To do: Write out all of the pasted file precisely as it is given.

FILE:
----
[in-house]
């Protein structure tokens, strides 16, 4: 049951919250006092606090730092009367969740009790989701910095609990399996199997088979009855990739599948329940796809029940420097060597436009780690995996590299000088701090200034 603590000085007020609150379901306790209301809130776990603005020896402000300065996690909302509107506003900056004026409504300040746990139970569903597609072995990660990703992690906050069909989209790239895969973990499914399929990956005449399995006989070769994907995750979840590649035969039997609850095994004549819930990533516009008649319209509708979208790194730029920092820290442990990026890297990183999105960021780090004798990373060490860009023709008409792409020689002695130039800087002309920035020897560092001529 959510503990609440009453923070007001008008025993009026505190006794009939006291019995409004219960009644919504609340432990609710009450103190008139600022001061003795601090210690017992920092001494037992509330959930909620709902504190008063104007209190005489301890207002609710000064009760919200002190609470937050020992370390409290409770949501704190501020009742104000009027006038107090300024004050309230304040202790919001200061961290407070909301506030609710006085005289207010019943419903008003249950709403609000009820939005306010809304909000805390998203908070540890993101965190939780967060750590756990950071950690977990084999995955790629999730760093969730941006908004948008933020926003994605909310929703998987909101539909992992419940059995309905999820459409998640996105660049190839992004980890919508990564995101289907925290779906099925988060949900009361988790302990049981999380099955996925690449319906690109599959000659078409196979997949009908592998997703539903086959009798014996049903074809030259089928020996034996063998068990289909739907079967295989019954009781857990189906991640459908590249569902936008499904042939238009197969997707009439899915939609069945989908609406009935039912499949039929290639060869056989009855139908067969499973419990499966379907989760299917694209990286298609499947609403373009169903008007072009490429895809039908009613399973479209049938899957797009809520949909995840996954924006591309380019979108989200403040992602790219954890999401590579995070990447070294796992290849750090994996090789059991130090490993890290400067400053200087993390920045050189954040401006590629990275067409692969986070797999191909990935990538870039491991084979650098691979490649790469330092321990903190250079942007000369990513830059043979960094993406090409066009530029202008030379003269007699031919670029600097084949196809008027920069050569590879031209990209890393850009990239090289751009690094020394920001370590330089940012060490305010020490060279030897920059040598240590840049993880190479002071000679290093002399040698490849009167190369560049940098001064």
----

[in-house]
């Protein structure tokens, strides 16, 4: 049951919250006092606090730092009367969740009790989701910095609990399996199997088979009855990739599948329940796809029940420097060597436009780690995996590299000088701090200034 603590000085007020609150379901306790209301809130776990603005020896402000300065996690909302509107506003900056004026409504300040746990139970569903597609072995990660990703992690906050069909989209790239895969973990499914399929990956005449399995006989070769994907995750979840590649035969039997609850095994004549819930990533516009008649319209509708979208790194730029920092820290442990990026890297990183999105960021780090004798990373060490860009023709008409792409020689002695130039800087002309920035020897560092001529 959510503990609440009453923070007001008008025993009026505190006794009939006291019995409004219960009644919504609340432990609710009450103190008139600022001061003795601090210690017992920092001494037992509330959930909620709902504190008063104007209190005489301890207002609710000064009760919200002190609470937050020992370390409290409770949501704190501020009742104000009027006038107090300024004050309230304040202790919001200061961290407070909301506030609710006085005289207010019943419903008003249950709403609000009820939005306010809304909000805390998203908070540890993101965190939780967060750590756990950071950690977990084999995955790629999730760093969730941006908004948008933020926003994605909310929703998987909101539909992992419940059995309905999820459409998640996105660049190839992004980890919508990564995101289907925290779906099925988060949900009361988790302990049981999380099955996925690449319906690109599959000659078409196979997949009908592998997703539903086959009798014996049903074809030259089928020996034996063998068990289909739907079967295989019954009781857990189906991640459908590249569902936008499904042939238009197969997707009439899915939609069945989908609406009935039912499949039929290639060869056989009855139908067969499973419990499966379907989760299917694209990286298609499947609403373009169903008007072009490429895809039908009613399973479209049938899957797009809520949909995840996954924006591309380019979108989200403040992602790219954890999401590579995070990447070294796992290849750090994996090789059991130090490993890290400067400053200087993390920045050189954040401006590629990275067409692969986070797999191909990935990538870039491991084979650098691979490649790469330092321990903190250079942007000369990513830059043979960094993406090409066009530029202008030379003269007699031919670029600097084949196809008027920069050569590879031209990209890393850009990239090289751009690094020394920001370590330089940012060490305010020490060279030897920059040598240590840049993880190479002071000679290093002399040698490849009167190369560049940098001064």